What is the raison d'être of uninformative priors? Isn't one of the Bayesian goals that of allowing to systematically incorporate prior information into inference?


  • Will K Reeves added an answer in Lymnaea:
    When is the convenient time to look for an intermediate host freshwater snails, Lymnaea rubiginosa, at a grazing area?

    Recently, we when to the paddy field in early morning, about 6.30 am, to look for the freshwater snails. During observation, there were no Lymnaied snails was present there. Before this, studies have been done in that area, the liver fluke infection has occurred in cattle. But, still did not find the presence of snails that act as intermediate host for this disease.Therefore, we want to know when and where to find the snail intermediate host that causes liver fluke disease in cattle. Thanks. 

    Will K Reeves

    I find that with Lymnaied snails you can find them almost year round in many parts of the world.  If you really believe the infections are coming from the ponds on the field you should start to check around the edges of the water and perhaps on emergent vegetation.  Since Lymnaied snails are amphibious I often find them 5-10 cm or so out of the water sitting on a substrata like cement or plants.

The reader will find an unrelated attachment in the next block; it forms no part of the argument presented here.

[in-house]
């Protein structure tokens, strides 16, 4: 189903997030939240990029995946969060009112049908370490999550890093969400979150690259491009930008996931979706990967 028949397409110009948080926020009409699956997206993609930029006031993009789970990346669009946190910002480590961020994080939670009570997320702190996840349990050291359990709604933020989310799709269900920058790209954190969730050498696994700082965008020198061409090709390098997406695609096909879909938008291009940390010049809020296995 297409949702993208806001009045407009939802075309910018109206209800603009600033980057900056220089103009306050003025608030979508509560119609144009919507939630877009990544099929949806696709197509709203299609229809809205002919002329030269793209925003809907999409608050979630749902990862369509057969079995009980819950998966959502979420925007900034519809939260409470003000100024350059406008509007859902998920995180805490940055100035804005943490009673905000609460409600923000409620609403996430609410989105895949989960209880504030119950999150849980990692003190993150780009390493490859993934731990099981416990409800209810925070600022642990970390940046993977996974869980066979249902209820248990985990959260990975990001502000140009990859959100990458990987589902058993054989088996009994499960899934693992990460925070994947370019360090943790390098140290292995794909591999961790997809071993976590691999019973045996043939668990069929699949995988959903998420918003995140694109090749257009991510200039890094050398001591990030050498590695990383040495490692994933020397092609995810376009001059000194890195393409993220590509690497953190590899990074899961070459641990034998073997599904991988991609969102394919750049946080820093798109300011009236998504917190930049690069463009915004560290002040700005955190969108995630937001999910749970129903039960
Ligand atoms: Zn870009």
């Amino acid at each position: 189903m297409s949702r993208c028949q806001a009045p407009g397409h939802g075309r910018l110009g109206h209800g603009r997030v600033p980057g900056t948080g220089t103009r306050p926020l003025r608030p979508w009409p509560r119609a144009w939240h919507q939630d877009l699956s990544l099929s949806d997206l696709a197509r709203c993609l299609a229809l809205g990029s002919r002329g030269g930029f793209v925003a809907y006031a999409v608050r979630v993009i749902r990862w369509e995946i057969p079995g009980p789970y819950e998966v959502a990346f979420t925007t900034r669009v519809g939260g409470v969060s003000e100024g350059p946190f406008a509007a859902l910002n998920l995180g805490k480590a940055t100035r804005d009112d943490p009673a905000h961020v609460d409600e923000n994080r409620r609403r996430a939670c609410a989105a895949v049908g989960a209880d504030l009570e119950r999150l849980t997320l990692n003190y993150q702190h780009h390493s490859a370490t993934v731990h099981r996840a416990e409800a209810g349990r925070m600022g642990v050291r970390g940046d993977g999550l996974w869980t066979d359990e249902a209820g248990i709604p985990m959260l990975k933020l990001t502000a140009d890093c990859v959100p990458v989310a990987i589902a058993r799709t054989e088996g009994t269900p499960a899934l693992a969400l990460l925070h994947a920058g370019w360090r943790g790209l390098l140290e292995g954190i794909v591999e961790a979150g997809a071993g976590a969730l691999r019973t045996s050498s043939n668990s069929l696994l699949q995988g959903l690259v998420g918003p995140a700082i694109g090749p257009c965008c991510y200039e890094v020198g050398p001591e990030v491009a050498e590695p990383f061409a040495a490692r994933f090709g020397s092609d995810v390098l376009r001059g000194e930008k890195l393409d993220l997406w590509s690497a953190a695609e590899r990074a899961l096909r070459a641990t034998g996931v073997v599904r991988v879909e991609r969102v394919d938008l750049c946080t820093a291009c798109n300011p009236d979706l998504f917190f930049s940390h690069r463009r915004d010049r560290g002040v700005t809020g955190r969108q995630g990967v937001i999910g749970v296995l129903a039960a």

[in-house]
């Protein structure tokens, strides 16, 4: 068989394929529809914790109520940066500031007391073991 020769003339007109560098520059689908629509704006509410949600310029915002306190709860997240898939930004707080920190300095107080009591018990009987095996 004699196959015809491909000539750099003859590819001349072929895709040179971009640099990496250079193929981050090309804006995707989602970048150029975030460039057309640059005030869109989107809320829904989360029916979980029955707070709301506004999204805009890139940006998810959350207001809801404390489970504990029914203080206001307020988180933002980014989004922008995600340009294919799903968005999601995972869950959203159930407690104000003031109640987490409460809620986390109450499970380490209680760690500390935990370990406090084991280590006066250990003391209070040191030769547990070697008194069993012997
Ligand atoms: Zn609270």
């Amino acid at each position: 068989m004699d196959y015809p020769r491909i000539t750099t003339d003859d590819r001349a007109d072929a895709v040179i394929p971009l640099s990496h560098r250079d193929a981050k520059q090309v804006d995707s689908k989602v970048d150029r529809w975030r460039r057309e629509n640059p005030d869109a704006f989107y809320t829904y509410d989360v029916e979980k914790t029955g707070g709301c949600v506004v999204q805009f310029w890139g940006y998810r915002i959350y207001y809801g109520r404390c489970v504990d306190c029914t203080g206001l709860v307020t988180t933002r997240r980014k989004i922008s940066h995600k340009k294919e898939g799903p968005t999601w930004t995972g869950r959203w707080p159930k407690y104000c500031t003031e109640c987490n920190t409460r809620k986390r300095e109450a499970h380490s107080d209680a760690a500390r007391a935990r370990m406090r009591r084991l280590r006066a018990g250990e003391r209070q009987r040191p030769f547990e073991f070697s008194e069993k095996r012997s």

• V. P. N Nziko added an answer in Hydrogen Bonding:
    How do I calculate hydrogen bond energies?

    We investigate a dimer of an organic molecule. It is linked together by two hydrogen bridges.

            a) What is the best way to calculate the bonding energy of the dimer?

    One possible approach is to optimize the geometries of the dimer and the monomer with classical DFT methods, let’s say B3LYP/6-311+G(d,p). The energy of the monomer is corrected with BSSE correction. The difference between (2x)monomer and dimer energy gives the bond energy of the hydrogen bond.

           b) Is that correct?

           c) How to do this type of calculation with modern dispersion-corrected DFT methods?

           d) Which method / basis set combination would you propose?